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A Marawi hero’s memory lives on in this small town bakery

How two fallen soldier’s families used a business franchise grant to turn their lives around

In Purok Seppina, Barangay Del Paz, Antipolo, there is a sari-sari store named “Marawi Hero Store.” Next to it is a two-story house where Leopoldo Lolo and his family live. Leopoldo is a retired security guard and former soldier, who lost his son, Jan Michael, in the battle of Marawi. The eldest of five, Jan Michael joined the Marines in 2016, when he was just 25 years old. His grandmother, Melita Socular, helped send him to military school with her earnings from her small business.

On July 29, 2017, Jan Michael’s last day alive, he spoke with his mother. Every night, holed up in different abandoned homes in the city center, he would FaceTime his parents and tell them what he’d been up to that day. He’d been deployed to Marawi just short of five months, and wasn’t even supposed to be on duty that night. He was shot by a sniper during a brief firefight, the only casualty among four other marines who belonged to a tight-knit team and who were keeping watch together.

For his service, Jan Michael received a posthumous Kalasag Medal under the Order of Lapu-Lapu, awarded to government troops who were killed in action in Marawi. His parents, Leopoldo and Alma, went to Malacanang to receive the honor. Along with a title to a house and lot, they were given a lump sum death pension that has allowed them to open the sari-sari store.

The Lolos are just one of the families of the 166 soldiers and policemen who died in action. When the conflict ended, San Miguel president and CEO Ramon S. Ang visited Camp Aguinaldo to meet with the families of the fallen and to sign a memorandum of agreement creating a P330 million fund awarding each KIA (killed in action) family a business startup. The families were allowed to choose a business franchise from Kambal Pandesal, BMEG Feeds, TJ Hotdogs and other food cart businesses, and San Miguel Food Avenue franchises.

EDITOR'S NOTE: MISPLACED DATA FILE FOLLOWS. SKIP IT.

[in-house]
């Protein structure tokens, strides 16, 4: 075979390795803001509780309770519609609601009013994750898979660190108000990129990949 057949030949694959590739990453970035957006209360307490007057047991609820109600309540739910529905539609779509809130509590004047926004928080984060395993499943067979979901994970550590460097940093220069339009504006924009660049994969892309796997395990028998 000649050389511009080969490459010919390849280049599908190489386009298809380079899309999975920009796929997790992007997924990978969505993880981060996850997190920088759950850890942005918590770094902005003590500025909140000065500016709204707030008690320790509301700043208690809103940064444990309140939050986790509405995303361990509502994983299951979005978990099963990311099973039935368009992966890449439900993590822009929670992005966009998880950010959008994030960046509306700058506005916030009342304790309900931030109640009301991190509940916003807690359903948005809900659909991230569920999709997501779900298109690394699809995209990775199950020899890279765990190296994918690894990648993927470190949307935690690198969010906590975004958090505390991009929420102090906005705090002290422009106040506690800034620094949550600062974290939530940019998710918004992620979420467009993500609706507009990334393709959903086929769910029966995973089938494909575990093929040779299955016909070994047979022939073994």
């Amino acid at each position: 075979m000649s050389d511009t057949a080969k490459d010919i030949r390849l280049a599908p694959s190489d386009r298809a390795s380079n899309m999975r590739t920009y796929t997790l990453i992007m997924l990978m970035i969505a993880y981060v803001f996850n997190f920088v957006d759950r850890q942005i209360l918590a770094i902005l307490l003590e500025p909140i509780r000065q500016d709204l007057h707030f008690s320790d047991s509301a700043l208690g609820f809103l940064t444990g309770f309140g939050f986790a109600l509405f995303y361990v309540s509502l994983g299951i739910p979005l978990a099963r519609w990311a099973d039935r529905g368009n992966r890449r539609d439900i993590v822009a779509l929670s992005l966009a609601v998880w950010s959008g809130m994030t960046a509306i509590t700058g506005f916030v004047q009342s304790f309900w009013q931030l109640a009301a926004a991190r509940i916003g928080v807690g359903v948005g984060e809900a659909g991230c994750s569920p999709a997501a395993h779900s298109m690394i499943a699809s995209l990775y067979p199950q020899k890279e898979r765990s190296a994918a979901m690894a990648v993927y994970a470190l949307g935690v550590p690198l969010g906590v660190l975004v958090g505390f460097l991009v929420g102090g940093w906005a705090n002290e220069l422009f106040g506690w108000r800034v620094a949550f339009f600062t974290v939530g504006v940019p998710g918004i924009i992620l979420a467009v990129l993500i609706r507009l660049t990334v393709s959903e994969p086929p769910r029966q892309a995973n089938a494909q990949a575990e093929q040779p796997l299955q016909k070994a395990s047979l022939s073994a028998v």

The Lolos were the third to set up a Kambal Pandesal, and in the six months since its opening it’s been turning a steady profit. Named Jan Michael Bakery, the store is being run by Leopoldo’s niece and younger son. Maritess, the enterprising niece, has started selling bread to the school employees and even caters for school events. After rent and operating expenses, the Lolo family can expect to earn between P20,000 to P25,000 a month.

Leopoldo Lolo (holding a red ribbon) was granted with a business franchise from Kambal Pandesal as part of the assistance provided by San Miguel Corporation to families of soldiers and policemen who died in action during the Marawi siege

Joven Lolo helps manage their family’s Kambal Pandesal franchise which they named "Jan Michael Bakery" in honor of his late brother who fought during the Marawi siege

The Kambal Pandesal franchise package includes ten days training on running the business, accounting and baking. A team of KP bakers keep a close watch on consistency and food quality. Bob Labrador, retail business manager of San Miguel Mill’s Kambal Pandesal, has worked at the company for over three decades but says he has never felt so proud to be an employee than at present. “It’s such a blessing to work with the families and to journey with them. When we speak to the families, it’s hard not to feel moved. They are all so grateful that they’ve been given this chance to open a business,” he says.